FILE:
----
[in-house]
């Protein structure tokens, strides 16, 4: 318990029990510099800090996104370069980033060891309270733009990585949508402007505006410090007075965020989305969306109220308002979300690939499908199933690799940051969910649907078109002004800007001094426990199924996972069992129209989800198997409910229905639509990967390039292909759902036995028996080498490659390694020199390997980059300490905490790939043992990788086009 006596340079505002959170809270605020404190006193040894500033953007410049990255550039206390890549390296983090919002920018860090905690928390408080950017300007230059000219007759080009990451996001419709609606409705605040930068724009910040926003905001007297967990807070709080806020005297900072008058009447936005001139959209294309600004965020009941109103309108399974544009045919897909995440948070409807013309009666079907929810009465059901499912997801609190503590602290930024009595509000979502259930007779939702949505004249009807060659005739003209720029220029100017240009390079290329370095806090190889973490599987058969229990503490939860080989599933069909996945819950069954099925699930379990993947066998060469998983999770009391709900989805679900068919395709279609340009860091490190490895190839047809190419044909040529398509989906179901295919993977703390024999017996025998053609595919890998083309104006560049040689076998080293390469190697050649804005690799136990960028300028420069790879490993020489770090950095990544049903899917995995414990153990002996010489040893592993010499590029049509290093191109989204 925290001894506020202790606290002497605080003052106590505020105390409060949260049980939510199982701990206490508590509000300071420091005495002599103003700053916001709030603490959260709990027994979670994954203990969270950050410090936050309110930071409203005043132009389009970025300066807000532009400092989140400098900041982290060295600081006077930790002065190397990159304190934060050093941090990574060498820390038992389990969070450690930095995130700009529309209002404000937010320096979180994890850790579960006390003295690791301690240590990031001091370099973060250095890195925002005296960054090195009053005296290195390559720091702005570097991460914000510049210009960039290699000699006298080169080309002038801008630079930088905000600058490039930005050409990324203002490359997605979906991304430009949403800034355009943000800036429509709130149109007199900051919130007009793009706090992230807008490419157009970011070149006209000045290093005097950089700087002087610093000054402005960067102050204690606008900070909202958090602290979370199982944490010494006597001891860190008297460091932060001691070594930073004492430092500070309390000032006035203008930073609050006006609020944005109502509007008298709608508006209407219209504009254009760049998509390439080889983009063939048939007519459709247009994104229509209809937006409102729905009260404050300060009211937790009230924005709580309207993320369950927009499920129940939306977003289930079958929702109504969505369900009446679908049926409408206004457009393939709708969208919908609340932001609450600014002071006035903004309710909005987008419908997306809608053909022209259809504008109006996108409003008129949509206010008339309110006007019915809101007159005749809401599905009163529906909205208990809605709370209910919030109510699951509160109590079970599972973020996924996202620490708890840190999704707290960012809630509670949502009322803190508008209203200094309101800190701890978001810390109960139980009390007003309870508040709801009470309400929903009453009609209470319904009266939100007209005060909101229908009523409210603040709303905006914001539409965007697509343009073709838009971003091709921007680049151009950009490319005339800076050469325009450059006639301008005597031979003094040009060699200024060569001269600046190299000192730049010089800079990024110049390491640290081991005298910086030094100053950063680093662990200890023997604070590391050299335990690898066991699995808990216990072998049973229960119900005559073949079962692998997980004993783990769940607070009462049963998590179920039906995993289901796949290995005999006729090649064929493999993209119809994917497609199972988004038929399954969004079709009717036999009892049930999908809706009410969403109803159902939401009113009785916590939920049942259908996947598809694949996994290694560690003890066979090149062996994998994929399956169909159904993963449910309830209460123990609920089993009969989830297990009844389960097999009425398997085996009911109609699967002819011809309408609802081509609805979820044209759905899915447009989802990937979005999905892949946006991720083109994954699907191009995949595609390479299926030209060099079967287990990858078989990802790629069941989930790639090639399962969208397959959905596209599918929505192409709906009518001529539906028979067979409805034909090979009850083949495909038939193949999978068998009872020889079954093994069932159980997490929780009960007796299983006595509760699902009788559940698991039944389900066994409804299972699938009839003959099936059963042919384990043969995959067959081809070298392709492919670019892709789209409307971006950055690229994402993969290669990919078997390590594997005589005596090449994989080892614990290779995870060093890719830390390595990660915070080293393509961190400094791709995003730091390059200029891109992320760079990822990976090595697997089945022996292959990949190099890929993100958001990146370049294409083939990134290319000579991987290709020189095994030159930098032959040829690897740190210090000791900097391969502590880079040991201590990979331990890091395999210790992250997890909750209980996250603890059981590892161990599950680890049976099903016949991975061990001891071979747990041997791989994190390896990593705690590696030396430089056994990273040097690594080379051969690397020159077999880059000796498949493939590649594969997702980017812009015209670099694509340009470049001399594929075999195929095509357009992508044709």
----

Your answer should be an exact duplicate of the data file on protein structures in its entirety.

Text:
[in-house]
């Protein structure tokens, strides 16, 4: 318990029990510099800090996104370069980033060891309270733009990585949508402007505006410090007075965020989305969306109220308002979300690939499908199933690799940051969910649907078109002004800007001094426990199924996972069992129209989800198997409910229905639509990967390039292909759902036995028996080498490659390694020199390997980059300490905490790939043992990788086009 006596340079505002959170809270605020404190006193040894500033953007410049990255550039206390890549390296983090919002920018860090905690928390408080950017300007230059000219007759080009990451996001419709609606409705605040930068724009910040926003905001007297967990807070709080806020005297900072008058009447936005001139959209294309600004965020009941109103309108399974544009045919897909995440948070409807013309009666079907929810009465059901499912997801609190503590602290930024009595509000979502259930007779939702949505004249009807060659005739003209720029220029100017240009390079290329370095806090190889973490599987058969229990503490939860080989599933069909996945819950069954099925699930379990993947066998060469998983999770009391709900989805679900068919395709279609340009860091490190490895190839047809190419044909040529398509989906179901295919993977703390024999017996025998053609595919890998083309104006560049040689076998080293390469190697050649804005690799136990960028300028420069790879490993020489770090950095990544049903899917995995414990153990002996010489040893592993010499590029049509290093191109989204 925290001894506020202790606290002497605080003052106590505020105390409060949260049980939510199982701990206490508590509000300071420091005495002599103003700053916001709030603490959260709990027994979670994954203990969270950050410090936050309110930071409203005043132009389009970025300066807000532009400092989140400098900041982290060295600081006077930790002065190397990159304190934060050093941090990574060498820390038992389990969070450690930095995130700009529309209002404000937010320096979180994890850790579960006390003295690791301690240590990031001091370099973060250095890195925002005296960054090195009053005296290195390559720091702005570097991460914000510049210009960039290699000699006298080169080309002038801008630079930088905000600058490039930005050409990324203002490359997605979906991304430009949403800034355009943000800036429509709130149109007199900051919130007009793009706090992230807008490419157009970011070149006209000045290093005097950089700087002087610093000054402005960067102050204690606008900070909202958090602290979370199982944490010494006597001891860190008297460091932060001691070594930073004492430092500070309390000032006035203008930073609050006006609020944005109502509007008298709608508006209407219209504009254009760049998509390439080889983009063939048939007519459709247009994104229509209809937006409102729905009260404050300060009211937790009230924005709580309207993320369950927009499920129940939306977003289930079958929702109504969505369900009446679908049926409408206004457009393939709708969208919908609340932001609450600014002071006035903004309710909005987008419908997306809608053909022209259809504008109006996108409003008129949509206010008339309110006007019915809101007159005749809401599905009163529906909205208990809605709370209910919030109510699951509160109590079970599972973020996924996202620490708890840190999704707290960012809630509670949502009322803190508008209203200094309101800190701890978001810390109960139980009390007003309870508040709801009470309400929903009453009609209470319904009266939100007209005060909101229908009523409210603040709303905006914001539409965007697509343009073709838009971003091709921007680049151009950009490319005339800076050469325009450059006639301008005597031979003094040009060699200024060569001269600046190299000192730049010089800079990024110049390491640290081991005298910086030094100053950063680093662990200890023997604070590391050299335990690898066991699995808990216990072998049973229960119900005559073949079962692998997980004993783990769940607070009462049963998590179920039906995993289901796949290995005999006729090649064929493999993209119809994917497609199972988004038929399954969004079709009717036999009892049930999908809706009410969403109803159902939401009113009785916590939920049942259908996947598809694949996994290694560690003890066979090149062996994998994929399956169909159904993963449910309830209460123990609920089993009969989830297990009844389960097999009425398997085996009911109609699967002819011809309408609802081509609805979820044209759905899915447009989802990937979005999905892949946006991720083109994954699907191009995949595609390479299926030209060099079967287990990858078989990802790629069941989930790639090639399962969208397959959905596209599918929505192409709906009518001529539906028979067979409805034909090979009850083949495909038939193949999978068998009872020889079954093994069932159980997490929780009960007796299983006595509760699902009788559940698991039944389900066994409804299972699938009839003959099936059963042919384990043969995959067959081809070298392709492919670019892709789209409307971006950055690229994402993969290669990919078997390590594997005589005596090449994989080892614990290779995870060093890719830390390595990660915070080293393509961190400094791709995003730091390059200029891109992320760079990822990976090595697997089945022996292959990949190099890929993100958001990146370049294409083939990134290319000579991987290709020189095994030159930098032959040829690897740190210090000791900097391969502590880079040991201590990979331990890091395999210790992250997890909750209980996250603890059981590892161990599950680890049976099903016949991975061990001891071979747990041997791989994190390896990593705690590696030396430089056994990273040097690594080379051969690397020159077999880059000796498949493939590649594969997702980017812009015209670099694509340009470049001399594929075999195929095509357009992508044709």